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Centre for Civil Society’s Patrick Bond says revelations of corruption for 2010 World Cup host South Africa are emblematic of much deeper and troubling political problems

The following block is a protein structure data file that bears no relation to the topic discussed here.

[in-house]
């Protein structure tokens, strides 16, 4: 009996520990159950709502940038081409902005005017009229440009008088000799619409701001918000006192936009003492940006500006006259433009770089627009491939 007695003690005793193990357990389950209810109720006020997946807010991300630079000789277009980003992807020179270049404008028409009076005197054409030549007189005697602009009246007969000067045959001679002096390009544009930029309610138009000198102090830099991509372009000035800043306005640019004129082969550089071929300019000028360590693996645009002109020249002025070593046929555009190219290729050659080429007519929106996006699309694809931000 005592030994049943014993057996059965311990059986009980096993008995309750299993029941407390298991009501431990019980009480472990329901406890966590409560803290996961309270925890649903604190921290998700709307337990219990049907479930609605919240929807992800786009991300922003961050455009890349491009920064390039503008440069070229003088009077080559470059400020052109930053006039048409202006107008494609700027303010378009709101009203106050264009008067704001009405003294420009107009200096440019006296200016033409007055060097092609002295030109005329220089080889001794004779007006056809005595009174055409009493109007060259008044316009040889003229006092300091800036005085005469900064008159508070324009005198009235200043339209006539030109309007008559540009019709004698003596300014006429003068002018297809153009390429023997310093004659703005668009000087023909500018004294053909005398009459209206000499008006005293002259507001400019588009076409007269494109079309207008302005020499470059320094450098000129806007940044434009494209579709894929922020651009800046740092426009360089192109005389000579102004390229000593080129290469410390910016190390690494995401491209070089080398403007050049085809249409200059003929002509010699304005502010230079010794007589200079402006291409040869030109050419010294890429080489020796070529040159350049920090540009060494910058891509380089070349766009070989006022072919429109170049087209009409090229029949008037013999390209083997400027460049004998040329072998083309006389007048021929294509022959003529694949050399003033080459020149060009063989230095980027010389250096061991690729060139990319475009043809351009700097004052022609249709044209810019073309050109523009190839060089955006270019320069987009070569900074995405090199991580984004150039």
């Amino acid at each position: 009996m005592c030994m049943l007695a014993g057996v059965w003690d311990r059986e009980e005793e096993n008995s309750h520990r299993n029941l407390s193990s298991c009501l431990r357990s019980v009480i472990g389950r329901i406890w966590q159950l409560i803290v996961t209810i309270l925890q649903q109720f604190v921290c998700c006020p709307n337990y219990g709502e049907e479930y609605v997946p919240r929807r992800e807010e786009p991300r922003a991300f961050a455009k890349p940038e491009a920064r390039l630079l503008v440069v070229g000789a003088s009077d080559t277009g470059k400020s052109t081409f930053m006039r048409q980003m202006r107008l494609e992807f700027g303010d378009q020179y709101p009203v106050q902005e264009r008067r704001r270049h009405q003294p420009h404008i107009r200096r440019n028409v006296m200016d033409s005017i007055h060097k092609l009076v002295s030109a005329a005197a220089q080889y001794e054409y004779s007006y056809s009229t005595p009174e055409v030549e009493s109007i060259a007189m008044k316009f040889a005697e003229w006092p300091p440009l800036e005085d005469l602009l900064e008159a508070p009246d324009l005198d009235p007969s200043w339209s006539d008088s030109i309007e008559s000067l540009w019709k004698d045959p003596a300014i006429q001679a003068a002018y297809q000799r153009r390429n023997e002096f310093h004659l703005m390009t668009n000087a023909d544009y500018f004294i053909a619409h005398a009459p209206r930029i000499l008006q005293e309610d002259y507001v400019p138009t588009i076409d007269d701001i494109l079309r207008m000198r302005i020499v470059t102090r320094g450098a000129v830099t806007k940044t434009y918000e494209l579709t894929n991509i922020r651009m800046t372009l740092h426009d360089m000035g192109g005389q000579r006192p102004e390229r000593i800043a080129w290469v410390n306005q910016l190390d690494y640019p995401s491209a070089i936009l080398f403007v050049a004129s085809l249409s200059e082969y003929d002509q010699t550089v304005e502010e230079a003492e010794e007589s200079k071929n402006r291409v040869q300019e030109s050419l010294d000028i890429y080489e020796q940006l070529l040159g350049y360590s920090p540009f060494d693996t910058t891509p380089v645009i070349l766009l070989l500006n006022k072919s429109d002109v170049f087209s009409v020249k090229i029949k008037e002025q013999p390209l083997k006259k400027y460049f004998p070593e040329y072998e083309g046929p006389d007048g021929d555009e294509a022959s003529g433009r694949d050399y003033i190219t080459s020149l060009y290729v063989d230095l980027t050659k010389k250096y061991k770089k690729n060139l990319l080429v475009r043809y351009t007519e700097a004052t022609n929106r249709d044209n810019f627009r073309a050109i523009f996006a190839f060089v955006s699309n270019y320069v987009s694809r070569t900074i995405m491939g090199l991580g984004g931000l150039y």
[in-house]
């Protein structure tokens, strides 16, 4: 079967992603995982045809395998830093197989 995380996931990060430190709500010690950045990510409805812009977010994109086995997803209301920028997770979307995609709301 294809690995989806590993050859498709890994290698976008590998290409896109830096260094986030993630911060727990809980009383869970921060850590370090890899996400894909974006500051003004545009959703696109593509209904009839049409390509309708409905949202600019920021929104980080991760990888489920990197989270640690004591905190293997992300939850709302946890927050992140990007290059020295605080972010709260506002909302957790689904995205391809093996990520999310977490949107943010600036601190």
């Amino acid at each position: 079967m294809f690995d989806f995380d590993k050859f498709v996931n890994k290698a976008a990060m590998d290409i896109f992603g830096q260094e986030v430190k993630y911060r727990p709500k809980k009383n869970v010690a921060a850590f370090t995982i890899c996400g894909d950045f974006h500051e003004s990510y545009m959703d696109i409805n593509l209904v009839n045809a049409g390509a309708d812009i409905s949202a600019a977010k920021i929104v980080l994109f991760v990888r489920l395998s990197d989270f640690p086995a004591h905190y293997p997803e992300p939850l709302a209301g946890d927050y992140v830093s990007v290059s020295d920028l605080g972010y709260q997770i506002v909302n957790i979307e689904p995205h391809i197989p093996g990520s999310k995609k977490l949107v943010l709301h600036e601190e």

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SHARMINI PERIES, EXEC. PRODUCER, TRNN: Welcome to The Real News Network. I’m Sharmini Peries coming to you from Baltimore. International football federation FIFA official Chuck Blazer recently admitted to accepting a $10 million bribe to secure the World Cup of 2010 in South Africa, which several South African officials have denied. FIFA local organizer and chief Danny Jordaan, however, admitted that a $10 million payment was made, but claims that that was for development purposes. Critics say that South Africa’s population did not reap the benefits of any financial inflows from the games. Joining us now from Durban, South Africa is Patrick Bond. Patrick is the director of the Center for Civil Society and professor at the University of KwaZulu-Natal in South Africa. Patrick is the co-author of the book South Africa: The Present as History. Patrick, as always, thank you so much for joining us. PATRICK BOND, DIRECTOR, CENTER FOR CIVIL SOCIETY: Thank you, Sharmini. Good to be back with you. PERIES: So Patrick, let’s really unpack how this kind of a scandal, FIFA-related scandal, in South Africa, $10 million, how did that all take place, and who was involved? BOND: Well, indeed you’re right that a $10 million payment was made in the year 2008. Don’t forget that the World Cup for 2010, hosted by South Africa, was actually decided in May 2004. It’s quite a convoluted path in May 2004 in which the man who is actually the main bribee, Jack Warner, who is a Trinidadian, and in charge of the hemispheric, aside from Latin America, the Caribbean and North American soccer federation. And he worked with Chuck Blazer. And Chuck Blazer has turned state’s witness. And the reason is because he was caught on other charges two years ago for corruption. And he’s got colon cancer. He’s in Manhattan, and I think he’s making some decisions about spilling the beans, and his 2013 testimony was just made public. And it really does make pretty obvious that the way you win a World Cup if you’re South Africa, and even if you have Nelson Mandela doing personal visits to the delegates who are going to vote back in May 2004, Mandela in his mid-80s at that time and under doctors’ orders not to travel. But even with that you had to pay $10 million. The Moroccans, who were the main competition at the time, and the vote was 14-10, and the key people who made the vote swing towards South Africa included Jack Warner, the notorious vice president of FIFA with many corruption charges leveled against him, and Chuck Blazer. And the overall impact of this was that instead of paying immediately, the South African government did at least have sufficient controls so that this had to be done surreptitiously. And as you said, the sort of red herring here was to call this a development grant to the Caribbean, i.e. to the diaspora of Africa, to develop their soccer as one of the benefits to Africans of having the first World Cup in Africa take place in South Africa. But it turns out this is rather a fiction because through their surveillance, we know the U.S. FBI and the Justice Department are pretty good at tracking financial accounts when they want to. It turns out that Chuck Blazer got not even quite a million, and that a lot of money was squandered by Jack Warner on his own personal needs. And so it was really very clear to many in South Africa that the integrity of the country and especially the integrity of Danny Jordaan, who just last week after the revelations came out was elected to be the mayor of the fifth-largest city, Port Elizabeth, defending the African National Congress who are going to have a very hard time in the municipal election next April. And particularly because Danny Jordaan, their standard bearer, now stands rather exposed as a briber to get that World Cup here. PERIES: Now this kind of scandal, and particularly in South Africa is, I hate to say it, but almost normal. Because there’s so many scandals every day when you read the papers there. Is this particular scandal going to stick? And do you think it will have any real demerit points, as far as the state and the people involved are in? BOND: Yes indeed. I think there’s going to be dramatic consequences from not just an unraveling of this particular bribe, but a question–well, look. If this whole World Cup exercise cost in the region of $5-7 billion dollars, the final costings depend upon whether you count new airports, special trains, all sorts of infrastructure including road works that were really done for World Cup visitors. And if you count it all up and you also add that the construction industry was very much implicated in corruption, collusion on the contracts, which is well known and established by the competition commission, we’re talking about quite an awful World Cup from the standpoint of probity. Even though the South Africans have always claimed no, no, this was a clean World Cup. Now, this is not simply a South African problem of course, Sharmini, because it is the Zurich-based FIFA, and the Zurich banks and the New York banks, and the New York soccer official Chuck Blazer who also stand very much implicated in the corruption. And indeed we are very aware of corruption. Just the same week as this is unfolding a $20 million palace that the president, Jacob Zuma, had built for himself basically with lots of security features, swimming pool, lots of extra add-ons, costing the taxpayer some $20 million. That was declared to be an irregular expenditure and yet this week, the same week that this corruption scandal over FIFA has blown, we’ve seen the police minister basically declare that the President is above-board and need not repay the money. And pay back the money is one of the political memes in South Africa of the leftist economic freedom fighters against Jacob Zuma. They’re going to really have a field day. In fact, in a way what Zuma has done is by being extremely stubborn and not wanting to pay for these unnecessary state additions to his big mansion in a rural part of KwaZulu, he’s really put himself into a position where for the rest of his term, till 2019, he will be really ridiculed as being a very, very corrupt president. And now we have the most proud event in recent times, since the end of Apartheid, really, the World Cup also standing as corrupt. And at the very, very same time, we have the former president Thabo Mbeki unveiling massive corruption across Africa being run through the banks and multinational corporations, what are called illicit financial flows. So it’s a very interesting period when let’s hope that the society gets as fed up with not just the soccer officials but the rest of those in charge of economics who are corrupting the society. PERIES: Now Patrick, you recently wrote that currently Africa is estimated to be losing more than $50 billion annually in what you call illicit financial flows. But these estimates often you said exclude some forms of financial flows that are by nature secret and cannot be properly estimated, such as proceeds from bribery and trafficking of drugs and people and firearms peddling. Now, $50 billion annually is a lot of money. It’s sometimes the entire budget of a nation. So how can this kind of corruption be curtailed, and what can be done about it? Which is a big question, because I know that a lot of other countries are dealing with it as well. BOND: Yes, indeed. And Thabo Mbeki, former president here, very controversial reign from the year 1999-2008 when he basically lost power in a palace coup. And he’s come back through the African Union and the United Nations Economic Commission for Africa to run this commission over the last three years. And as you say, it’s $50 billion a year minimum is what these officials now are saying is being lost. And it’s largely through multinational transfer pricing, or basically illegally moving the cost of doing business to favor various tax havens. And that for example was unveiled this week by the Alternative Information and Development Center, and the big mining union, the Association of Mineworkers and Construction Union led by Joseph Mathunjwa. And what they’ve alleged, and I think they’ve shown quite conclusively, is that Lonmin, the big company that was responsible for that massacre in 2012 outside Johannesburg and Marikana, was itself pulling about $35 million a year out to Bermuda in a fake marketing scheme. That’s just one of the examples. De Beers is another, with around $3 billion over a seven-year period that my colleagues Khadija Sharif and Sarah Bracking have traced as mis-invoicing. Now, the point being you could stop this if you nationalize these platinum mines in the case of Lonmin, the diamonds in the case of De Beers. You could do much tighter regulation of what goes in and out of the country. But the bigger question, because this is about $50 billion that can be roughly measured, the bigger question’s all the money that is illicit. And the Thabo Mbeki commission was very vague about that critical distinction, what’s licit, what’s legal, what’s illicit. So for example, exchange control liberalization is something that Thabo Mbeki himself supported. We’ve lost huge amounts of money in South Africa by allowing the exchange controls to gradually over about 30 times in the last 20 years be liberalized. And there are many other areas, like tax benefits and the cut in corporate taxes when apartheid ended, they were 48 percent. Today, 28 percent for the main corporate primary tax rate. These are the things that make Mbeki very much a very conservative estimator of illicit financial flows. How would these be stopped, it’s fairly evident that none of the people in power, because these are the same people who were ready to bribe to get the World Cup to come to South Africa, are willing to put on exchange controls, to take control of national finances, to nationalize some of the key industries where this corruption is happening. PERIES: And that’s not going to happen anytime soon. BOND: Until we see more social movements, and especially a new labor movement relationship with social movements called the United Front, which is anticipated to launch next month. There is at least, with Economic Freedom Fighters’ party, a small party of about 6 percent support in the last election, plus the United Front, and some of the other unions beginning to say, well, this really must stop. And the pressure on Jacob Zuma and his mates will probably increase. The problem, of course, Cyril Ramaphosa, the number two man in charge, was also a 10 percent holder in Lonmin and was very happy to see his profits increase by taking the money out of South Africa to Bermuda. And that’s really the crux of the matter of class struggle over the future of South Africa’s economy. PERIES: Patrick Bond, thank you so much for joining us. And we look forward to future reports from you. BOND: Thank you. PERIES: And thank you for joining us on The Real News Network.